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Coalition mulls climate laws as some threaten to cross the floor


The coalition is expected to decide whether to block or support the Albanese government’s climate change legislation at a party room meeting.

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The government’s bill will enshrine into law its emissions reduction targets of 43 per cent below 2005 levels by 2030 and net zero emissions by 2050.

Opposition Leader Peter Dutton, who will address the first substantive coalition party room meeting in Canberra on Tuesday morning, has previously said he does not support the legislation.

But a number of Liberal MPs are considering crossing the floor to back the bill.

Liberal MP Warren Entsch said he had an “open mind” on the legislation.

“I’m not concerned about the number, I just want to be convinced there’s an absolute pathway to do it,” he told Guardian Australia.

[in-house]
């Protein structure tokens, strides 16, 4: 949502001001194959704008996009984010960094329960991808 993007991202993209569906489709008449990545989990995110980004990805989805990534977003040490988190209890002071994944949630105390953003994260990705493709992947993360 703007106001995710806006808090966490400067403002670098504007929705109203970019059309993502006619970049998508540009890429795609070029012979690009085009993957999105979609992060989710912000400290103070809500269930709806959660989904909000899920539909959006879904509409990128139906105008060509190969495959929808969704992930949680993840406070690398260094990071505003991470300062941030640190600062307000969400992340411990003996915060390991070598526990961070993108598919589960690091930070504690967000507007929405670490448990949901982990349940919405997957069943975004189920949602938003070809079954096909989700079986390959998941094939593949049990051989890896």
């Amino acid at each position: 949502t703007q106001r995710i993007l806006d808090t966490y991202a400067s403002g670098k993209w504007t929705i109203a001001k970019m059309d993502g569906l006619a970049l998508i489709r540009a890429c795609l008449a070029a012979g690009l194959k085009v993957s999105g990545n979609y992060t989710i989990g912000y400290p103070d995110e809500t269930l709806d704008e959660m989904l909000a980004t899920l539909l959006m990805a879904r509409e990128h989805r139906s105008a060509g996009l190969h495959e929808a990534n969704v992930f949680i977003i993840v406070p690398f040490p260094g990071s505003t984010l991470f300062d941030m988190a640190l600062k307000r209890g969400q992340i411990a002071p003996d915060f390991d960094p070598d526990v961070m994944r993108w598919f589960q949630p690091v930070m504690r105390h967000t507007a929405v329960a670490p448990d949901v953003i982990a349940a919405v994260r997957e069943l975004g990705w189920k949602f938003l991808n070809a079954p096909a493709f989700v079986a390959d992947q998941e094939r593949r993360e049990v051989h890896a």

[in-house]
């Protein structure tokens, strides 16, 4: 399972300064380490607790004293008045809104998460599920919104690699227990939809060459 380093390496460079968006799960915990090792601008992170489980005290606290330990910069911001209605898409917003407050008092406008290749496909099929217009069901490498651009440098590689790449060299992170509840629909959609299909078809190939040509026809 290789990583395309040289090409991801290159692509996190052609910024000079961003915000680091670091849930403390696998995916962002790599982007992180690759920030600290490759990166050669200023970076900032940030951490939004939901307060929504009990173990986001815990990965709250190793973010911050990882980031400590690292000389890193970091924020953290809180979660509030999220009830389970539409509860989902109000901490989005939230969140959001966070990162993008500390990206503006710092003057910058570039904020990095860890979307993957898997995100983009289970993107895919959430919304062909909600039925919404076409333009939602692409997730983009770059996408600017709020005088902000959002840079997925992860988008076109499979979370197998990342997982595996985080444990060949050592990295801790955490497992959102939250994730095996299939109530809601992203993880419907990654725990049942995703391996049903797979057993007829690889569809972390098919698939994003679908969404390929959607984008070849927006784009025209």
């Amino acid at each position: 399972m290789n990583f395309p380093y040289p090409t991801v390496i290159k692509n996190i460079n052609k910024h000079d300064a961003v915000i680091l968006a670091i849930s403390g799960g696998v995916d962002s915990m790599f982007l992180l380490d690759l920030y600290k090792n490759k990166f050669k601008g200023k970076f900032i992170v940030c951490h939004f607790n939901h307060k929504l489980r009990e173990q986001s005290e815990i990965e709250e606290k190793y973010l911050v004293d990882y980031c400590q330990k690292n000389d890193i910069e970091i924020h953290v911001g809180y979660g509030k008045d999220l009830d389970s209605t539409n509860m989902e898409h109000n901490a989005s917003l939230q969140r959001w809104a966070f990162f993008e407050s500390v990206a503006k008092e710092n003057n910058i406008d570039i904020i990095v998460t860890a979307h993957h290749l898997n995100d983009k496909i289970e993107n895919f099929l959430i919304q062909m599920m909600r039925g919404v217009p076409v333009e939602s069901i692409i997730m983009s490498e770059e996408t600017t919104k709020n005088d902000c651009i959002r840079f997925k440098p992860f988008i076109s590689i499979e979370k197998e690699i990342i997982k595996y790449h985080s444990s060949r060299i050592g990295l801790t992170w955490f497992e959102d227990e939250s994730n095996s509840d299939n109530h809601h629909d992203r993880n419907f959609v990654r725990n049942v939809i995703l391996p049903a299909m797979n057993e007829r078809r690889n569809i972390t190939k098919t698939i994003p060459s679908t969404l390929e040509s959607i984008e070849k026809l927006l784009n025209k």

Liberal senator Andrew Bragg previously said he was also considering crossing the floor to support the bill.

Independent Allegra Spender, who ousted moderate Liberal Dave Sharma from the eastern Sydney seat of Wentworth on the back of a climate action campaign, said she would “absolutely” vote for the bill.

“I think business is asking for certainty … so that they can make the investments they need to get carbon out of our economy,” she told Sky News.

“I will absolutely support that legislation, but I want the government to go further and I’ll be pushing them to take greater policy action there.”

Labor has a majority in the lower house but will need extra votes in the Senate to pass the legislation.

It is hopeful of gaining the support of 12 Greens and one crossbencher.

But the Greens, who are also meeting on Tuesday, want a more ambitious emissions target and an end to coal and gas development.

The legislation, which is before the lower house, has been sent to a Senate committee, which is due to report on August 31.

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